The ALJ found that: (1) due to KDIG's negligence, the record of its programming over the license term was inadequate to carry the burden of proof on the promise-versus-performance issue (KDIG had lost most of its program logs); (2) even under its own representations, KDIG had fallen substantially short of its program commitments; (3) the station's financial difficulties did not excuse its non-compliance; (4) West Coast failed to carry its burden of proving that its programming responded to community needs; (5) the public interest would not be served by renewal " [i]f further performance is to be surmised solely from past performance." 79 F.C.C.2d 625, 640-645 (1978). The ALJ decided, however, that West Coast would obtain a "short-term" (one year) renewal because its failures resulted from the inexperience of its principals, and in the future such "misjudgments are less likely to occur." Id. at 645.
On appeal, the Commission adopted most of the ALJ's findings and conclusions. It concluded, however, "that the record indicates the licensee made initial proposals to the Commission which it did not then intend to effect, that with the passage of time the licensee did not make sincere efforts to carry out its proposals, and that it did not convincingly demonstrate that resources were not available to allocate to non-entertainment." 79 F.C.C.2d 610, 621-22 (1980). The Commission decided that there was "simply no justification to give the inexperienced broadcasters the advantage of performing below minimal renewal standards for a license term without suffering the same consequences that experienced broadcasters would incur." Id. at 622. Accordingly, the Commission denied renewal. It also agreed with the ALJ that West Coast had not responded to community needs, but expressly refused to rely on that ground in denying renewal. West Coast submitted a petition for reconsideration which the FCC rejected. 86 F.C.C.2d 331 (1981). Both FCC decisions were unanimous.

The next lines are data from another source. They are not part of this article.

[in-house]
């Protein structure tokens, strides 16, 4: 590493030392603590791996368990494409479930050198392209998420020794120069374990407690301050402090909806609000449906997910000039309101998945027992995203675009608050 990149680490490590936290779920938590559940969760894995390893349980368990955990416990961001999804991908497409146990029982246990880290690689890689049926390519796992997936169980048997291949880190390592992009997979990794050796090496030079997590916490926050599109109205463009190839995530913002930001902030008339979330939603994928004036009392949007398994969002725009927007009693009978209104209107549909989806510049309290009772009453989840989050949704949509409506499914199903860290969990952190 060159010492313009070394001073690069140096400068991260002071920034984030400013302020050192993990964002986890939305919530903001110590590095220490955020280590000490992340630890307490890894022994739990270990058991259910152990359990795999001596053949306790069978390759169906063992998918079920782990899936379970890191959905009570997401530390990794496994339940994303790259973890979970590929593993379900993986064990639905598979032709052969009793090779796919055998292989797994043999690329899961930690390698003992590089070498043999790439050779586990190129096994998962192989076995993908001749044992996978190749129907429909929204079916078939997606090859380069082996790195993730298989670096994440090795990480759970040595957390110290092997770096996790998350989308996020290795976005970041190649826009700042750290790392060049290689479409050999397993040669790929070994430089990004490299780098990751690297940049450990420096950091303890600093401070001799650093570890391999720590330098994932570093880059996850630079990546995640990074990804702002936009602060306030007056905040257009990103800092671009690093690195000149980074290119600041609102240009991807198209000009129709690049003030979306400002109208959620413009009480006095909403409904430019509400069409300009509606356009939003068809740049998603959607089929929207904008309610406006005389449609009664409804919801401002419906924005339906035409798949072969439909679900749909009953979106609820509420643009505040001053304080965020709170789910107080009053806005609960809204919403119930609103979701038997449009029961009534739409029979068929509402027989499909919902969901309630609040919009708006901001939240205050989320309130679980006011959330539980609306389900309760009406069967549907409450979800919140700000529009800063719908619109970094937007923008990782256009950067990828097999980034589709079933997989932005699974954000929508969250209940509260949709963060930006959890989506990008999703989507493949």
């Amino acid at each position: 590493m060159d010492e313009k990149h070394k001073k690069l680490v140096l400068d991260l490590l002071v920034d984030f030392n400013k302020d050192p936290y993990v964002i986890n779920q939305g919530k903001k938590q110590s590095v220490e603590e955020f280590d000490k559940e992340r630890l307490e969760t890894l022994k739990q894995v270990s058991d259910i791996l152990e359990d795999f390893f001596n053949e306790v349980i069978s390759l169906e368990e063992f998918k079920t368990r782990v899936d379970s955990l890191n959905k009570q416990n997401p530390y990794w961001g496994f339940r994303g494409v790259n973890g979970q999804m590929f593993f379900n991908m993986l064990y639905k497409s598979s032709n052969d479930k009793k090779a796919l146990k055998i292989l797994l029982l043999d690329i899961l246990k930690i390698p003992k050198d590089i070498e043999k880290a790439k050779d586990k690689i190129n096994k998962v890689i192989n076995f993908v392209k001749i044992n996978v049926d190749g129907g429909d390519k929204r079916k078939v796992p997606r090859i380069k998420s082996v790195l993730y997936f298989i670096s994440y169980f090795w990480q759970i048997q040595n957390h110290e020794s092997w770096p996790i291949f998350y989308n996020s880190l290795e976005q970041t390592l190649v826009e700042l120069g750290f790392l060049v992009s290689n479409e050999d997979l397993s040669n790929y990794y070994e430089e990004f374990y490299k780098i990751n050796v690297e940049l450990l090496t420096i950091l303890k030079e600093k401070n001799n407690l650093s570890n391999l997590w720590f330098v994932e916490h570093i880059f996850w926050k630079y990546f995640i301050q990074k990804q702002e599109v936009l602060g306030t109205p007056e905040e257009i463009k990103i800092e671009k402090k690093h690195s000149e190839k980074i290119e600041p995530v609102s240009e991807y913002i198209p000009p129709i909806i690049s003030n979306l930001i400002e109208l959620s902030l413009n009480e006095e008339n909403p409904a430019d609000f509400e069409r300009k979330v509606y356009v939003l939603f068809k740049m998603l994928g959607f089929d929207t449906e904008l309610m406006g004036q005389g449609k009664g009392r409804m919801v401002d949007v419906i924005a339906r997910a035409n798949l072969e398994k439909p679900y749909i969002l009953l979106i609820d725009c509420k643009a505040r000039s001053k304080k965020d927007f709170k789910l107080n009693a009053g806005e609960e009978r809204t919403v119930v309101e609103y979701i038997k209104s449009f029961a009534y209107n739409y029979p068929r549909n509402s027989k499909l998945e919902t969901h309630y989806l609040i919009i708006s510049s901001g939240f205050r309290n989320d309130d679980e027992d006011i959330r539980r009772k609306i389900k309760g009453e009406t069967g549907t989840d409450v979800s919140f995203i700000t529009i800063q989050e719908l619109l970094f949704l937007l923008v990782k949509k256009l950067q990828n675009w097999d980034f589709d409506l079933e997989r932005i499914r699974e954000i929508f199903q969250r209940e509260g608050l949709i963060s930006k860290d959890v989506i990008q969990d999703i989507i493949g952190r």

Appellant makes three arguments in this appeal. First, appellant contends that the FCC conclusion that West Coast never intended to fulfill its promises constitutes, in essence, a finding that West Coast was guilty of misrepresentation. Because the FCC had not designated misrepresentation as an issue, petitioner claims the FCC deprived it of notice and the opportunity to be heard. Appellant's second claim is that the Commission failed to follow or distinguish its own precedent in two respects: (i) by not accepting West Coast's financial difficulties as an excuse for the company's programming shortfalls and (ii) by not imposing a sanction less severe than license nonrenewal. Finally, petitioner contends the Commission's conclusions regarding West Coast's "good faith" were not supported by substantial evidence.
A. Was West Coast deprived of notice?
The Communications Act,1 the Administrative Procedure Act,2 and the due process clause require the FCC to designate the issues to be considered in a renewal hearing. The purpose of designating issues is to provide a licensee adequate opportunity to rebut charges made against it. West Coast argues that the Commission deprived it of this opportunity in making two conclusions: (i) that West Coast "never intended" to fulfill its 1971 programming promises, and (ii) that certain aspects of KDIG's 1974 renewal application were "inherently misleading." West Coast claims that these conclusions amounted to a finding that the licensee engaged in "misrepresentation" (a specific intent to deceive), which was not a designated issue. We disagree.